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Clinical Scientist vs. Biomedical Scientist: What Are the Differences?

Learn about the two careers and review some of the similarities and differences between them.

A career in science can be both exciting and rewarding. Two common roles in this field are that of a clinical scientist and a biomedical scientist. Though these positions share some similarities, there are several key differences between them.

In this article, we discuss the differences between a clinical scientist and a biomedical scientist, and we provide additional scientific professions you may be interested in pursuing.

What is a Clinical Scientist?

Clinical Scientists are healthcare professionals who use their scientific expertise to develop and oversee the implementation of new diagnostic and treatment methods in clinical settings. They work in hospitals, clinics and private practices to ensure that the latest medical advances are being properly utilized to improve patient care. Clinical Scientists typically have a medical degree or a PhD in a life science discipline such as biology, chemistry or physics. They use their scientific knowledge to develop new diagnostic tests, evaluate the effectiveness of new treatments and develop protocols for using new medical technologies.

What is a Biomedical Scientist?

Biomedical Scientists conduct research to develop new treatments and cures for diseases. They use their knowledge of biology and chemistry to develop new drugs, diagnostic tests and medical devices. Biomedical Scientists work in laboratories, hospitals and research facilities. They often work on teams with other scientists, engineers and medical professionals. Biomedical Scientists typically have a bachelor’s degree in a science-related field, such as biology, chemistry or biochemistry. Some Biomedical Scientists may also have a master’s degree or doctorate.

Clinical Scientist vs. Biomedical Scientist

Here are the main differences between a clinical scientist and a biomedical scientist.

Job Duties

While both clinical and biomedical scientists perform laboratory research, their duties differ. Biomedical scientists conduct experiments to understand biological processes. They may study how genes affect health, develop new medical treatments or analyze body fluids for signs of disease.

Clinical scientists work with patients who have illnesses or conditions. Their job is to help these patients by performing diagnostic tests and providing healthcare services. These professionals may collect blood samples from patients or run tests on samples already collected. They then use the results to determine treatment plans.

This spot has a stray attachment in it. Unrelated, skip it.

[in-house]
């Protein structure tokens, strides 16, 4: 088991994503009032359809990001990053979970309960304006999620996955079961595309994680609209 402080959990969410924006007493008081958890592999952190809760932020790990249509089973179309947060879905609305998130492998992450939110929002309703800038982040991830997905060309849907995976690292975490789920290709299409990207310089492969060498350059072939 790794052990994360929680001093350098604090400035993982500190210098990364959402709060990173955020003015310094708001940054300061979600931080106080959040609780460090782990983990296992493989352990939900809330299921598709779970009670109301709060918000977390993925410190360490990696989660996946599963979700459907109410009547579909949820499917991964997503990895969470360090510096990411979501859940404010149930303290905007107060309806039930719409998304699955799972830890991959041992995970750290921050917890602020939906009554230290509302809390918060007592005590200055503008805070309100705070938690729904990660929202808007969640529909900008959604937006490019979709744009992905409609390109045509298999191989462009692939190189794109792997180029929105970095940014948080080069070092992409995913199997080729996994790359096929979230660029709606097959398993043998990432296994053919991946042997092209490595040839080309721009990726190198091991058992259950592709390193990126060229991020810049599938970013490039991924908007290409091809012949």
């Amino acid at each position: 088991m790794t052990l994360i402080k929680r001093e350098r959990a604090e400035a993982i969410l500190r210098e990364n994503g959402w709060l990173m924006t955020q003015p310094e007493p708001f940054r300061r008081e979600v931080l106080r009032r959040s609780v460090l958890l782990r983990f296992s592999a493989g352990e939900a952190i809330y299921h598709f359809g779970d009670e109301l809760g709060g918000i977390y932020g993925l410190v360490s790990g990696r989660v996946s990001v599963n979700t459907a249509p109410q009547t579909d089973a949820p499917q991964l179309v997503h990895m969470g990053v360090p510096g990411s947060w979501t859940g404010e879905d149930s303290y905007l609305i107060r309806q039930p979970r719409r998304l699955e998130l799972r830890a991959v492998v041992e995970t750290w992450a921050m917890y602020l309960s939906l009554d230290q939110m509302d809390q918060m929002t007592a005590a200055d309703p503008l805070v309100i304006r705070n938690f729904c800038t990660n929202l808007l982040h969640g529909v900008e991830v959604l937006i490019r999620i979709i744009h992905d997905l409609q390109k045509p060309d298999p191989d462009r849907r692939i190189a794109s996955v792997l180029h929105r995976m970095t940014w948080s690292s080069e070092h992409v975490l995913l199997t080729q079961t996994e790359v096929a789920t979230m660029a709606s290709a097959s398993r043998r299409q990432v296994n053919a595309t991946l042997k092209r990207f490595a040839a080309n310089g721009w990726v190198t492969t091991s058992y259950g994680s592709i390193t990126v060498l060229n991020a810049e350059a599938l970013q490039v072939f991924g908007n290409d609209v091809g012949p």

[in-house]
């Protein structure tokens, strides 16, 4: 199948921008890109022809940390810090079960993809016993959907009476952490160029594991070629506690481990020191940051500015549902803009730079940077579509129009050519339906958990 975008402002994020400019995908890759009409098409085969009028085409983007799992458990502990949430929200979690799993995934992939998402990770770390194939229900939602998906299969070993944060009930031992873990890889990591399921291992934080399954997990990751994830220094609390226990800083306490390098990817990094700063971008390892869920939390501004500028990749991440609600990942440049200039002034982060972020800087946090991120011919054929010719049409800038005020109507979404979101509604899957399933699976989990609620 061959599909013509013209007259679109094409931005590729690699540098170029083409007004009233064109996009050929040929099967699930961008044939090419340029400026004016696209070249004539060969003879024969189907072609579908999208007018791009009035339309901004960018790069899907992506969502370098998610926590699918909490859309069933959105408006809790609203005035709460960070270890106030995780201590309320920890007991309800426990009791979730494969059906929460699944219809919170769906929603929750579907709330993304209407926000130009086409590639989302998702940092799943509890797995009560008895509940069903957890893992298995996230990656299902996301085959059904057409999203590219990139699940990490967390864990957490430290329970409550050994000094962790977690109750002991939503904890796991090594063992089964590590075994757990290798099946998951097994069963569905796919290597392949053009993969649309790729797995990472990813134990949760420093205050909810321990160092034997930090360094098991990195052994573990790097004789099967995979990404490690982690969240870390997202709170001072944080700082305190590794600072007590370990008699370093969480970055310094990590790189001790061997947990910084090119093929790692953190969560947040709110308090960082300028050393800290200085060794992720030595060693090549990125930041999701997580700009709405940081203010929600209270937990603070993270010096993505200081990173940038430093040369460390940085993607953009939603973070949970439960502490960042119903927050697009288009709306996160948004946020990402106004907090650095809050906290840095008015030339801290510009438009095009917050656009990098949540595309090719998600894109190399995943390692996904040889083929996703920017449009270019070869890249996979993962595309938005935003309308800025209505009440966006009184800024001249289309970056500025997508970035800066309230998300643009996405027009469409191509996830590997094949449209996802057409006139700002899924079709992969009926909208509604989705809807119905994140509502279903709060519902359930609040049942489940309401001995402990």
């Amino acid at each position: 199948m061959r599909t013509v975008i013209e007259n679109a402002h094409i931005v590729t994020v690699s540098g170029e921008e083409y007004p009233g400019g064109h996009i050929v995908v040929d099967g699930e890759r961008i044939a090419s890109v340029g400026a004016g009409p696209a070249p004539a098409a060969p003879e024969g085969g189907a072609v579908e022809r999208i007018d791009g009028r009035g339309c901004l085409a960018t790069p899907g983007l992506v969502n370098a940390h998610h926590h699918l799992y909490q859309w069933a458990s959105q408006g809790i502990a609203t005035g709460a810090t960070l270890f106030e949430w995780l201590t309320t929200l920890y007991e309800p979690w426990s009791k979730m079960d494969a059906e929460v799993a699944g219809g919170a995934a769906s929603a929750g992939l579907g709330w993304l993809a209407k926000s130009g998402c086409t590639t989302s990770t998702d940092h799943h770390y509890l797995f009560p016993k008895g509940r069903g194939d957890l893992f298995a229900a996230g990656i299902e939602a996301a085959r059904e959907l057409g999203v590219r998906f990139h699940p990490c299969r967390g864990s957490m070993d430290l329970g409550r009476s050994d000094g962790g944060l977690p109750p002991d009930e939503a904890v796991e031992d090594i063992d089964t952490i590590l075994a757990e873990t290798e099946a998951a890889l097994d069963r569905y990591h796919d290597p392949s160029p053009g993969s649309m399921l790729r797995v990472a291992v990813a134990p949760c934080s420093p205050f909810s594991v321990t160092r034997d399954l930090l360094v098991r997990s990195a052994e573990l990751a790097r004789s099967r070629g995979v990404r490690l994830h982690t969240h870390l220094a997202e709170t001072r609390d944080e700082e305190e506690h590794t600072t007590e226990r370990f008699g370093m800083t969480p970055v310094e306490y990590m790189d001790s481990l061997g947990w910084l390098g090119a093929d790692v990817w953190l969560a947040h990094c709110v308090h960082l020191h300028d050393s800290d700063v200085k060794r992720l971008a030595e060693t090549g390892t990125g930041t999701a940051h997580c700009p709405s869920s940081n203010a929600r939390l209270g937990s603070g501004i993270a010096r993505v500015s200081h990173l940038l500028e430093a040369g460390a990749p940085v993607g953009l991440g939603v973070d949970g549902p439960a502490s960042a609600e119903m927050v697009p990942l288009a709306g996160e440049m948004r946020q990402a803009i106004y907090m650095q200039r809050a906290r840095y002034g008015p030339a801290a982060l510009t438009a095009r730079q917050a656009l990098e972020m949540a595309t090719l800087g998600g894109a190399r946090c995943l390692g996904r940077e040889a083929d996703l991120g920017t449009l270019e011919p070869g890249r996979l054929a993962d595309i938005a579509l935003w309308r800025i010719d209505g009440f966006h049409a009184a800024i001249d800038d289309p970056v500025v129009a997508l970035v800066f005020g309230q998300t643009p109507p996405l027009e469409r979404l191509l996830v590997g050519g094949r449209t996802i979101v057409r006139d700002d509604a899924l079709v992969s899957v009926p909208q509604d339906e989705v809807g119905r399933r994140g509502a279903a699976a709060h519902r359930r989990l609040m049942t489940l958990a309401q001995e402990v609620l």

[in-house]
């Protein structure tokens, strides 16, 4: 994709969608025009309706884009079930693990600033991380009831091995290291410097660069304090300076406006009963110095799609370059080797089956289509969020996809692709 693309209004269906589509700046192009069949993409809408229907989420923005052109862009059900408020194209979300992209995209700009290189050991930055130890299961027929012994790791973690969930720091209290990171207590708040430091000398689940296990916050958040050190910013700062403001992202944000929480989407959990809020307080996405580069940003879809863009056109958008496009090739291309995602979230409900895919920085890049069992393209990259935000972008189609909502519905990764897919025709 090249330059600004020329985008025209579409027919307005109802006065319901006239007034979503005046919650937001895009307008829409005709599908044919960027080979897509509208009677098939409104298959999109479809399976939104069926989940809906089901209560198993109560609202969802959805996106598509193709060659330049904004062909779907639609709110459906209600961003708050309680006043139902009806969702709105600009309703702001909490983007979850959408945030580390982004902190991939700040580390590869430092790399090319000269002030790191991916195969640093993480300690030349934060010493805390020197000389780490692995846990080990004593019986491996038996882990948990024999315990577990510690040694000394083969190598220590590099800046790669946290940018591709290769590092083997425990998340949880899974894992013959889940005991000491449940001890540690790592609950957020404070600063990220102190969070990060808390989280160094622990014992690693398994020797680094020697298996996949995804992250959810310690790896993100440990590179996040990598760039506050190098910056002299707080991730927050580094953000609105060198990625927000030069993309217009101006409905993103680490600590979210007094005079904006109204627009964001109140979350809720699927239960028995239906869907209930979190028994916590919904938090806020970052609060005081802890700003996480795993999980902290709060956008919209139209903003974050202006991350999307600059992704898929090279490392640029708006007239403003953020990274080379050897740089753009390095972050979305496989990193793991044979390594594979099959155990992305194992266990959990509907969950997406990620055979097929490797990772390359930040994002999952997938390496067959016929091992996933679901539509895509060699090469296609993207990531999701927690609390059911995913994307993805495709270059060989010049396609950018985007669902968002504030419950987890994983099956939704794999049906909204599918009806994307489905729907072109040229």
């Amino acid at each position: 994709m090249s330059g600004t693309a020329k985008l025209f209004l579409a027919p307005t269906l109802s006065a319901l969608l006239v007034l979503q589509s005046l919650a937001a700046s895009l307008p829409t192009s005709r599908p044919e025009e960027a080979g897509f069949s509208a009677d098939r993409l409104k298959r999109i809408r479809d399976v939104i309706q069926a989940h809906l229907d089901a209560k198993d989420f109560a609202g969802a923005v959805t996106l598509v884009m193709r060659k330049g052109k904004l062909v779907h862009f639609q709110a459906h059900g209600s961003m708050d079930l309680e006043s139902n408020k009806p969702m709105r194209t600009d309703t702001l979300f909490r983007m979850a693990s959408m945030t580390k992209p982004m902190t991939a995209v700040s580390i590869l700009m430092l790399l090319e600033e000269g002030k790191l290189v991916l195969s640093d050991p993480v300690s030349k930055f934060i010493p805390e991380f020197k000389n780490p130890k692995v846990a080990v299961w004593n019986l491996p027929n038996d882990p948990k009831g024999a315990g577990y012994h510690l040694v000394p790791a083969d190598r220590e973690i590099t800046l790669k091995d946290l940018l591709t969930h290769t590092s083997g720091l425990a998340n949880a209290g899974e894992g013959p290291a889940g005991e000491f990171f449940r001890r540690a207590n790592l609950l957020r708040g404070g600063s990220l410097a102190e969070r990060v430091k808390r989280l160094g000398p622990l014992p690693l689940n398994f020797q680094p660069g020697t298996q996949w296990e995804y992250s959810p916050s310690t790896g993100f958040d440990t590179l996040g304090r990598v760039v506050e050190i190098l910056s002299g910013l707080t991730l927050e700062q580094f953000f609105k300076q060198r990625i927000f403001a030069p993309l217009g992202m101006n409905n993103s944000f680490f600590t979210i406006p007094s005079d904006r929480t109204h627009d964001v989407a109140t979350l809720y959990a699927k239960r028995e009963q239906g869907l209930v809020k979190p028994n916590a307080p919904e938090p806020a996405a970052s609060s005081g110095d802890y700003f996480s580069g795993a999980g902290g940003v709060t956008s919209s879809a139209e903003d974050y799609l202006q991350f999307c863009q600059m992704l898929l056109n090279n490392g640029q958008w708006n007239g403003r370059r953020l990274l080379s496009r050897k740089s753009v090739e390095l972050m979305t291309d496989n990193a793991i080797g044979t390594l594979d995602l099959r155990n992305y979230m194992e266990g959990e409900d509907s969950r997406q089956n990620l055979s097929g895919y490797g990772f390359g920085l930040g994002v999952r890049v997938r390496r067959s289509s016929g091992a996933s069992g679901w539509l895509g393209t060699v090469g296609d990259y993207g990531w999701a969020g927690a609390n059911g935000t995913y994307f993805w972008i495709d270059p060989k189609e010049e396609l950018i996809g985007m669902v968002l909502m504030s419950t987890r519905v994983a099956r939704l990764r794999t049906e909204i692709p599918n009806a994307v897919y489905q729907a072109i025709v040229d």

Job Requirements

Clinical scientists typically need a bachelor’s degree in a scientific field, such as biology, chemistry or physics. They may also need to complete a master’s degree or doctorate program, depending on their area of specialization. After completing their education, clinical scientists must complete a professional certification process through the American Board of Clinical Chemistry (ABCC) or the American Board of Medical Laboratory Science (AMLS).

Biomedical scientists usually need at least a bachelor’s degree in a relevant scientific field, such as biology, chemistry or biochemistry. Some biomedical scientist positions may require a master’s degree or doctorate, depending on the employer’s requirements. Biomedical scientists can also pursue voluntary certification through organizations like the American Society for Clinical Pathology (ASCP) or the National Credentialing Agency for Laboratory Personnel (NCA).

Work Environment

Clinical scientists work in hospitals, medical offices and other healthcare facilities. They may travel to different locations for their job responsibilities. Biomedical scientists typically work in laboratories or research facilities. These professionals often spend most of their time working indoors but may occasionally travel to attend conferences or meet with clients.


Both clinical scientists and biomedical scientists use research skills to develop new treatments and cures for diseases. They also both need analytical skills to examine data and draw conclusions from their findings. Both professions require excellent communication skills to share their findings with colleagues, patients and the general public.

Clinical scientists typically work in hospitals or other medical settings and use their skills to diagnose and treat patients. They benefit from having strong interpersonal skills to build relationships with patients and their families. They also need to be able to handle stress well, as they often work long hours and deal with life-and-death situations.

Biomedical scientists usually work in laboratories and use their skills to conduct experiments and develop new drugs and therapies. They need to be able to pay attention to detail and follow complex instructions. They also need to have strong problem-solving skills to troubleshoot issues that arise during their experiments.


The average salary for a clinical scientist is $118,257 per year, while the average salary for a biomedical scientist is $81,989 per year. Both of these salaries can vary depending on the type of work you do, your location and your level of experience.


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